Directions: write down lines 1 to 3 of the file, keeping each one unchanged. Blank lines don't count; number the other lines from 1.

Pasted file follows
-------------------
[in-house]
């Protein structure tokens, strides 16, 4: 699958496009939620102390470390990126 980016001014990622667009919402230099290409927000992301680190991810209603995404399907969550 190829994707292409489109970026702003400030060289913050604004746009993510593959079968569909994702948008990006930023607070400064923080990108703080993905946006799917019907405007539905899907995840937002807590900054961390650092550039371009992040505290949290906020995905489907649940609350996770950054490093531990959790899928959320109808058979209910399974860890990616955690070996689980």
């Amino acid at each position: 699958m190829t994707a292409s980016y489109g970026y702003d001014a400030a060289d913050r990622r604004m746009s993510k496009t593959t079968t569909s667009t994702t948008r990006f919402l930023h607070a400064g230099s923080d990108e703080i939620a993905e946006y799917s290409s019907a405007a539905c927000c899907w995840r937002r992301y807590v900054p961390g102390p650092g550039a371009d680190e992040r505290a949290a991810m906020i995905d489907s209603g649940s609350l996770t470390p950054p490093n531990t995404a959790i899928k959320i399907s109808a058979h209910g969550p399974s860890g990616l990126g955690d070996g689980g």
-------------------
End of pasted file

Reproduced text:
[in-house]
């Protein structure tokens, strides 16, 4: 699958496009939620102390470390990126 980016001014990622667009919402230099290409927000992301680190991810209603995404399907969550 190829994707292409489109970026702003400030060289913050604004746009993510593959079968569909994702948008990006930023607070400064923080990108703080993905946006799917019907405007539905899907995840937002807590900054961390650092550039371009992040505290949290906020995905489907649940609350996770950054490093531990959790899928959320109808058979209910399974860890990616955690070996689980």
């Amino acid at each position: 699958m190829t994707a292409s980016y489109g970026y702003d001014a400030a060289d913050r990622r604004m746009s993510k496009t593959t079968t569909s667009t994702t948008r990006f919402l930023h607070a400064g230099s923080d990108e703080i939620a993905e946006y799917s290409s019907a405007a539905c927000c899907w995840r937002r992301y807590v900054p961390g102390p650092g550039a371009d680190e992040r505290a949290a991810m906020i995905d489907s209603g649940s609350l996770t470390p950054p490093n531990t995404a959790i899928k959320i399907s109808a058979h209910g969550p399974s860890g990616l990126g955690d070996g689980g």